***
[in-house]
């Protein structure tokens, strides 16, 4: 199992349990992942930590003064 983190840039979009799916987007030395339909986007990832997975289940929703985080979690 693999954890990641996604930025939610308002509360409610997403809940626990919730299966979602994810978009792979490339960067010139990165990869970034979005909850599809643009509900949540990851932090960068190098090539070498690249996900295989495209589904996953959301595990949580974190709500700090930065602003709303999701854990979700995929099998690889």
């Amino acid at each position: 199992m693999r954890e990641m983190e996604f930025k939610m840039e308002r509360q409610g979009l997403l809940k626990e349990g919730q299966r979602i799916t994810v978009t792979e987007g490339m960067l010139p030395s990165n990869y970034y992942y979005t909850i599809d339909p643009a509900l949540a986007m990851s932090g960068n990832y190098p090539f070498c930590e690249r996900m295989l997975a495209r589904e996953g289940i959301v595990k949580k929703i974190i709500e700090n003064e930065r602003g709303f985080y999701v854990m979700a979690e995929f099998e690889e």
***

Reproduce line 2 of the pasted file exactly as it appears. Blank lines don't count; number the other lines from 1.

């Protein structure tokens, strides 16, 4: 199992349990992942930590003064 983190840039979009799916987007030395339909986007990832997975289940929703985080979690 693999954890990641996604930025939610308002509360409610997403809940626990919730299966979602994810978009792979490339960067010139990165990869970034979005909850599809643009509900949540990851932090960068190098090539070498690249996900295989495209589904996953959301595990949580974190709500700090930065602003709303999701854990979700995929099998690889």